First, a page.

I met a person recently who had been advised by a doctor that, in order to avoid upsetting the arthritis in their knees, they should avoid going up stairs and not carry anything heavy. The person not only trusted the advice, but seemed to ‘help it along’. Without being aware of it, they made the doctor’s advice pertinent by placing extra strain on their knees. They would almost push themselves down into the floor at the base of the stairs, as if to ensure that their knees were in the least beneficial position for the physical act of climbing the stairs. Their knees would hurt, thus proving the doctor’s advice was sound. I stress: they weren’t aware of the physical movement, but they were very clear on their belief in the doctor’s advice.
Belief creates physical movement
Students in my classes are well used to me remarking that the way we describe things and the language we use to describe them are incredibly important. If we describe our hip joints as being somewhere on the sides of the body and up quite high, then that’s where we’ll move. (This isn’t where the hip joint is, by the way!) But this applies just as much, if not more, to advice we are given by teachers and medical practitioners. If we trust a teacher or other professional, we are likely to listen to their advice, and sometimes a little more unconditionally than is advisable. We can fall into one of these traps:
1. Blindly following advice without understanding it
FM Alexander fell into this trap when he had acting lessons with Mr James Cathcart. FM was told to ‘take hold of the floor with his feet’ and conscientiously tried to do so. He never asked Mr Cathcart what he meant, or what the instruction was trying to achieve. Later, FM realised that the tension in his feet was contributing to the whole-body misuse that culminated in him losing his voice onstage.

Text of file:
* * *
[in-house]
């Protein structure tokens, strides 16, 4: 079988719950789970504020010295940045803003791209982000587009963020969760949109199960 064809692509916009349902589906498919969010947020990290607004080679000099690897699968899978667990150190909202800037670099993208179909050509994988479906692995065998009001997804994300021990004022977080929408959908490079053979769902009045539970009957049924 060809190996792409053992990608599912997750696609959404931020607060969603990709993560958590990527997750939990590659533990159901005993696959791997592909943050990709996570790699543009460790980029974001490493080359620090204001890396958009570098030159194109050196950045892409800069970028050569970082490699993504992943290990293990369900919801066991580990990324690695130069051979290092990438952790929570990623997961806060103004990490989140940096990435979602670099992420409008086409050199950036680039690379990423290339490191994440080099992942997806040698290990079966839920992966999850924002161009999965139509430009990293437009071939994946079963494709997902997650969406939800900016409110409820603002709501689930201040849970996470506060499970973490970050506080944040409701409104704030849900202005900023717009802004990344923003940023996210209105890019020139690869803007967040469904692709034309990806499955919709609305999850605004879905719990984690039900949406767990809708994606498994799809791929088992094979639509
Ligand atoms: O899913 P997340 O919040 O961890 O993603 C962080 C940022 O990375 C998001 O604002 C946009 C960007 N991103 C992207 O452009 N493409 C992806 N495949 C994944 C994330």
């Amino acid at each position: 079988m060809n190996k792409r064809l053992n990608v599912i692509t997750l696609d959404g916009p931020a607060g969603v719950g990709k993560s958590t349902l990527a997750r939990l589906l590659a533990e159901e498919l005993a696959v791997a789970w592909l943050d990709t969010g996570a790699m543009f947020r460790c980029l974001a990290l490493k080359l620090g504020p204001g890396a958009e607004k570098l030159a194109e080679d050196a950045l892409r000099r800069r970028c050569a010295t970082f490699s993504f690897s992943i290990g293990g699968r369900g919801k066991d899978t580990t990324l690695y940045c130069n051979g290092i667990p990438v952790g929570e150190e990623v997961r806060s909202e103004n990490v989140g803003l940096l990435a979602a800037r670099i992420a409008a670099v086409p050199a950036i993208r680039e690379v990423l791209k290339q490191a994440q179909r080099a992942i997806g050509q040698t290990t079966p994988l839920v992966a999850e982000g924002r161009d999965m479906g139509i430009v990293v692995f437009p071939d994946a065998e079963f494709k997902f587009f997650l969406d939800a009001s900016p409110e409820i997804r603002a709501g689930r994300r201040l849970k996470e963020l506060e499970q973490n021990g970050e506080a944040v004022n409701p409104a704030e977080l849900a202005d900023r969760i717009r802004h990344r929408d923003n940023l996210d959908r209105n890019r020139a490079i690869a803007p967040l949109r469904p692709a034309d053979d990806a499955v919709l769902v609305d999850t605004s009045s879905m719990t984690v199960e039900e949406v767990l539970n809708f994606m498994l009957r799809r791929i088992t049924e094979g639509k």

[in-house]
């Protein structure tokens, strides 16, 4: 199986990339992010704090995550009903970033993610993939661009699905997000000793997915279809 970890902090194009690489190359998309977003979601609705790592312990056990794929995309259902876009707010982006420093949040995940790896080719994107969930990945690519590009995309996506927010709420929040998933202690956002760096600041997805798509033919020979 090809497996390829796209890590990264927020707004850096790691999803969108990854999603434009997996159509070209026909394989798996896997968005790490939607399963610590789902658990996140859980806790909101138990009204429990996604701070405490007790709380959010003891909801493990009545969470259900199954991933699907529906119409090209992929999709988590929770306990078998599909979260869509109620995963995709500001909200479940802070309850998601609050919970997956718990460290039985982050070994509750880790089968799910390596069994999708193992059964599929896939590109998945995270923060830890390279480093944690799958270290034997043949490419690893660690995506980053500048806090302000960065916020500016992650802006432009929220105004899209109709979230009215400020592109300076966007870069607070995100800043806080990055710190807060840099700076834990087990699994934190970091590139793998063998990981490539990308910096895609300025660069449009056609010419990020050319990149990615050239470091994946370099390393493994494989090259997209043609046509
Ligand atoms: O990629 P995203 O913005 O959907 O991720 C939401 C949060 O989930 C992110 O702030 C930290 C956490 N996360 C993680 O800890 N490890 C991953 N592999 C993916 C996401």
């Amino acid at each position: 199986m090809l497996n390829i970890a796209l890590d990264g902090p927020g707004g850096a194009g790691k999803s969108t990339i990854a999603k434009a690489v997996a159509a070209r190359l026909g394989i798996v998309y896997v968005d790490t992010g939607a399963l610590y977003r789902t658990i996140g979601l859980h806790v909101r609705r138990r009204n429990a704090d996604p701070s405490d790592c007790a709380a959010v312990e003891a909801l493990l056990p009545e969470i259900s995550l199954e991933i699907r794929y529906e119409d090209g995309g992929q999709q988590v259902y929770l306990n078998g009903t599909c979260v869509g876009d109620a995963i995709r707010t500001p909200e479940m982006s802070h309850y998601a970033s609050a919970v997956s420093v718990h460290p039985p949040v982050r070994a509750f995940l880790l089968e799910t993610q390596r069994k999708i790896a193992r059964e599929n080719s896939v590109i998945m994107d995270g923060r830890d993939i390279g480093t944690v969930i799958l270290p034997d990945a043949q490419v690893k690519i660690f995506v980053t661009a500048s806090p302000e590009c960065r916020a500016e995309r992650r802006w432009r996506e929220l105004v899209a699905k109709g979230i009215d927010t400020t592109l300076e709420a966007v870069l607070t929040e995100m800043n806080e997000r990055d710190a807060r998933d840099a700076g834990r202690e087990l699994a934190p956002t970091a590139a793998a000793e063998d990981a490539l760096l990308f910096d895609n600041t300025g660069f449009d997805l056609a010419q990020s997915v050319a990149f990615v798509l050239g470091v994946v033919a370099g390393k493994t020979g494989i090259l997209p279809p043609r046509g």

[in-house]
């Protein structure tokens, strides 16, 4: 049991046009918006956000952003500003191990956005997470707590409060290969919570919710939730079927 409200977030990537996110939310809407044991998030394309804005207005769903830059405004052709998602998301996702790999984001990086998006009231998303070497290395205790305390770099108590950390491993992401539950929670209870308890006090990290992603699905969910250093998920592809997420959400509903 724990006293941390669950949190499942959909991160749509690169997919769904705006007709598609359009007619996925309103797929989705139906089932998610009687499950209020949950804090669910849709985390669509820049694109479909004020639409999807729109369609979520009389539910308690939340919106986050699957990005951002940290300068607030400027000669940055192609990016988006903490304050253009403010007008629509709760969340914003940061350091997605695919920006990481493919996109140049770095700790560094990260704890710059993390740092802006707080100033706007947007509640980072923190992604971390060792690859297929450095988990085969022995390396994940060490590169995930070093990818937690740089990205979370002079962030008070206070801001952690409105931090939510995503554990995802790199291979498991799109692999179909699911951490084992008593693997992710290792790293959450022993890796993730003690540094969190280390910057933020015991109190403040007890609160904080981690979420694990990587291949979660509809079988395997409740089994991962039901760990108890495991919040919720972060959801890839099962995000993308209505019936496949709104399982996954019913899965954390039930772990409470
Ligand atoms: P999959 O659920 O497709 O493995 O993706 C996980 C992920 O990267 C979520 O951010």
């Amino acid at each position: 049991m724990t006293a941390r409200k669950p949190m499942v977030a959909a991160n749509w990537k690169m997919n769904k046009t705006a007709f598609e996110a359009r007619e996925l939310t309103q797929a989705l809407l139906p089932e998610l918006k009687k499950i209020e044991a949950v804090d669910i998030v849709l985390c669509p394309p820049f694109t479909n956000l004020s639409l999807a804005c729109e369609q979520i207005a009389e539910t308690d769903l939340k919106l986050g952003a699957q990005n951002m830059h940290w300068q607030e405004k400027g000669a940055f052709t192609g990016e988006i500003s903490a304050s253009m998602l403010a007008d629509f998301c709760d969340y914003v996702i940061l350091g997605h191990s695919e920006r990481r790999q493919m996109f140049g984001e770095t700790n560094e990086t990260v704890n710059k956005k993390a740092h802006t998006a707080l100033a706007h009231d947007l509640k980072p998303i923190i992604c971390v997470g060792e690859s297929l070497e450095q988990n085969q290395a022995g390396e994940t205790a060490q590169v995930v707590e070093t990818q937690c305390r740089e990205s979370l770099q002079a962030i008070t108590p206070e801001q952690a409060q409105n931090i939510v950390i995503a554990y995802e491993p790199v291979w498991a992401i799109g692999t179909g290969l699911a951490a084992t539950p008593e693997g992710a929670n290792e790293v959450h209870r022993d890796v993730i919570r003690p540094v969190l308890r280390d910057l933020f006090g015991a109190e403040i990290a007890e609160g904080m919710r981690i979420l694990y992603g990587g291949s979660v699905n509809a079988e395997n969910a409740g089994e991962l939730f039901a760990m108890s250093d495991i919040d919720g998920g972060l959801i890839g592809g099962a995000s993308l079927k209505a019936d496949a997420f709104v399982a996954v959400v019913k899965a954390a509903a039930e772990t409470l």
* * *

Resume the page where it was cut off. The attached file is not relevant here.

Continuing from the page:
2. Thinking we are following the advice, but really doing something different
My music students often speak of their instrument teacher telling them to, for example, use their bow in a particular way on their violins. They go away and think they are doing what their teacher told them, only to find out in the lesson the following week that they’ve been doing it completely wrongly. How frustrating!
3. Following the advice so carefully that we copy the movement behaviours of the person giving it
Many years ago, I had a lecturer who wanted to remind his class that thinking required us to get past a degree of mental inertia. He was fond of saying, “Thinking hurts.” But it wasn’t just a metaphor – he would actually jam his head back and down into his torso as he said it. But because he was a well-like and influential teacher, his class started to take on board not just the words, but the accompanying physical gesture. We started suffering recurring headaches!
4. Following advice that is just plain wrong.
I think we can probably all think of examples of this!
What to do?
The advice from me is this: don’t check your brain in at the door! Hold all advice lightly – even the advice from me. Interrogate everything. Work out what you think is most likely to be true, but even then, continue to gently question and test the limits of what you think is true. FM would call this being ‘open-minded‘. Don’t trust teachers implicitly, but don’t blindly believe your own ideas, either. If you can manage it, you’ll find that the act of reasoning out why you’re being told what you’re told will help you to improve faster and more efficiently.
But that’s just my idea. Go and test it for yourself.
 FM Alexander, The Use of the Self, Orion, 1985, p.33.
Photograph of Grayson Perry artwork by Jennifer Mackerras